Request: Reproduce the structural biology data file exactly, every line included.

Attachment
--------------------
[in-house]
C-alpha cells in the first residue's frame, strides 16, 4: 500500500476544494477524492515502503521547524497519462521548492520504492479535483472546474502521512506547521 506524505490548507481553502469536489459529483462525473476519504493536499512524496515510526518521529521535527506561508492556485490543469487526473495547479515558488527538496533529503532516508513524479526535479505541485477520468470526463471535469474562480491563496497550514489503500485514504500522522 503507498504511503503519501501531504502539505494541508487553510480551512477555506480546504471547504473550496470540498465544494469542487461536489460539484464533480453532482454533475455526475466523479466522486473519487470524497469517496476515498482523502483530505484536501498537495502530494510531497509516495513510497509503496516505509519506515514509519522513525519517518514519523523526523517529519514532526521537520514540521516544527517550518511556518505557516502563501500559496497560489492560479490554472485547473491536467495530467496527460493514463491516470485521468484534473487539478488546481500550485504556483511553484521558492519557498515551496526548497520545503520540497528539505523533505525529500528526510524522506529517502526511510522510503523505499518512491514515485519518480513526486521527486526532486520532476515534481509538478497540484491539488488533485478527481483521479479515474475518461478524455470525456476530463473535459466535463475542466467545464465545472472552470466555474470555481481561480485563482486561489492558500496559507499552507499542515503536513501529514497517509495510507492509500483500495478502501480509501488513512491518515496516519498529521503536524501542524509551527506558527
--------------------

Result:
[in-house]
C-alpha cells in the first residue's frame, strides 16, 4: 500500500476544494477524492515502503521547524497519462521548492520504492479535483472546474502521512506547521 506524505490548507481553502469536489459529483462525473476519504493536499512524496515510526518521529521535527506561508492556485490543469487526473495547479515558488527538496533529503532516508513524479526535479505541485477520468470526463471535469474562480491563496497550514489503500485514504500522522 503507498504511503503519501501531504502539505494541508487553510480551512477555506480546504471547504473550496470540498465544494469542487461536489460539484464533480453532482454533475455526475466523479466522486473519487470524497469517496476515498482523502483530505484536501498537495502530494510531497509516495513510497509503496516505509519506515514509519522513525519517518514519523523526523517529519514532526521537520514540521516544527517550518511556518505557516502563501500559496497560489492560479490554472485547473491536467495530467496527460493514463491516470485521468484534473487539478488546481500550485504556483511553484521558492519557498515551496526548497520545503520540497528539505523533505525529500528526510524522506529517502526511510522510503523505499518512491514515485519518480513526486521527486526532486520532476515534481509538478497540484491539488488533485478527481483521479479515474475518461478524455470525456476530463473535459466535463475542466467545464465545472472552470466555474470555481481561480485563482486561489492558500496559507499552507499542515503536513501529514497517509495510507492509500483500495478502501480509501488513512491518515496516519498529521503536524501542524509551527506558527